Beyond purpose statements
August 9, 2022
Fuzzy claims to greater ambition are starting to feel like just another corporate fad. It’s time to replace them with impact statements.
Imagine, for a moment, somebody sitting down 50 years from now to write a book about the history of modern capitalism. That writer would undoubtedly devote at least a few chapters to the rise of stakeholder capitalism and how the pandemic transformed the nature of work, and particularly to the degree to which corporations have displaced government as the trusted and primary drivers of social change.
Whether reluctantly or willingly, corporations have taken up the charge, touting their purpose statements and seemingly declaring in every sentence that they are “mission-driven.” The “great resignation” is another reason that purpose statements have become so popular. When the pandemic hit, and so many employees were working at home and contemplating their mortality, a lot of people decided that they wanted more than an “it’s called work for a reason” job. And so, to help with retention and recruitment, companies embraced purpose statements to speak to the need for a calling, rather than just a paycheck.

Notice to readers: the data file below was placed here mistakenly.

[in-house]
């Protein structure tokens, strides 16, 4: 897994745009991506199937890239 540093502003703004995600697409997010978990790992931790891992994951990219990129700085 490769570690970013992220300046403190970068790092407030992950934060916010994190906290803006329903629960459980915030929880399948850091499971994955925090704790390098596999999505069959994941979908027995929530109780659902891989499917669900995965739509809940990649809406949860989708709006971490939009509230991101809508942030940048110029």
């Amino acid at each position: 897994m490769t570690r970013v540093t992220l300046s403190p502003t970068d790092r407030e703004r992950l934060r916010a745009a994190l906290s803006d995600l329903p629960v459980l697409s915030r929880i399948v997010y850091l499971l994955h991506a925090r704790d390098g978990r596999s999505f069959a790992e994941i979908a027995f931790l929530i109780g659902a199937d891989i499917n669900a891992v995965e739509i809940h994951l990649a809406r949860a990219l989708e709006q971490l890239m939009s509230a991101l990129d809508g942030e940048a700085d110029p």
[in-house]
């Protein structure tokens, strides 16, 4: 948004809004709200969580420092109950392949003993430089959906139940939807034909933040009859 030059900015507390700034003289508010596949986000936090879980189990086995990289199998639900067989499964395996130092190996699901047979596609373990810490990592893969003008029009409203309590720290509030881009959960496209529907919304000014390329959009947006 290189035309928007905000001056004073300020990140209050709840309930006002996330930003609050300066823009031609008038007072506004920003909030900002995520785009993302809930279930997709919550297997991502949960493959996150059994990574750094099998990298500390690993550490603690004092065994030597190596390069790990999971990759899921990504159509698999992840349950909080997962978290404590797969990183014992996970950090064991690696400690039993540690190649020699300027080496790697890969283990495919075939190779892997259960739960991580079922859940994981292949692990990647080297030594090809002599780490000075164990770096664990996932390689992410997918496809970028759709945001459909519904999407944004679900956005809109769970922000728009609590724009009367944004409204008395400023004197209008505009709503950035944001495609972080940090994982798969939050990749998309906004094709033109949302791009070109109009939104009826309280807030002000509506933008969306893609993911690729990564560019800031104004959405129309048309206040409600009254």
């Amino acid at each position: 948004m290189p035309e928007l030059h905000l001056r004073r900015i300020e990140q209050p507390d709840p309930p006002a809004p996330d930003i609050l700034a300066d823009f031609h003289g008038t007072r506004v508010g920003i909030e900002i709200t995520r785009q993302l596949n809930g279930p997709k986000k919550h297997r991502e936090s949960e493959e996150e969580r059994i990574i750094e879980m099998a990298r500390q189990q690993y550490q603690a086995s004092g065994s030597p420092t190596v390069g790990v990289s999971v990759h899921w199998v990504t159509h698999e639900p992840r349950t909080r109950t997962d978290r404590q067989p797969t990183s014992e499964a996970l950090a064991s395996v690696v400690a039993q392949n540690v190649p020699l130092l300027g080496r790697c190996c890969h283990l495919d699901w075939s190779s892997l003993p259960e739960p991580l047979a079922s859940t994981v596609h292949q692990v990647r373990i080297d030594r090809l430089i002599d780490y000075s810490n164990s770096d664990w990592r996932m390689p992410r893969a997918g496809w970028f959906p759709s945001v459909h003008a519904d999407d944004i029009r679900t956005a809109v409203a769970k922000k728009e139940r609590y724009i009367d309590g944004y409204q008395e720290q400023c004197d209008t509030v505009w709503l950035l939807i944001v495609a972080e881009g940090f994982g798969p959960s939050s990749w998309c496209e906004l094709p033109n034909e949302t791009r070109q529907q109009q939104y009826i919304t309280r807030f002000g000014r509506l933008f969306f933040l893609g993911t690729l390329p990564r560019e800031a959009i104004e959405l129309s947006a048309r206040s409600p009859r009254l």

But the net effect is that many CEOs are starting to sound like politicians, throwing around lofty language that is vague and hard to pin down. And therein lies the problem, or certainly the challenge: to remain credible and trustworthy, leaders need to shift the conversation from fuzzy purpose bromides to more tangible and concrete statements about the impact their companies are having on society.
The ExCo Group’s Adam Bryant wrote this article for his column in Strategy + Business.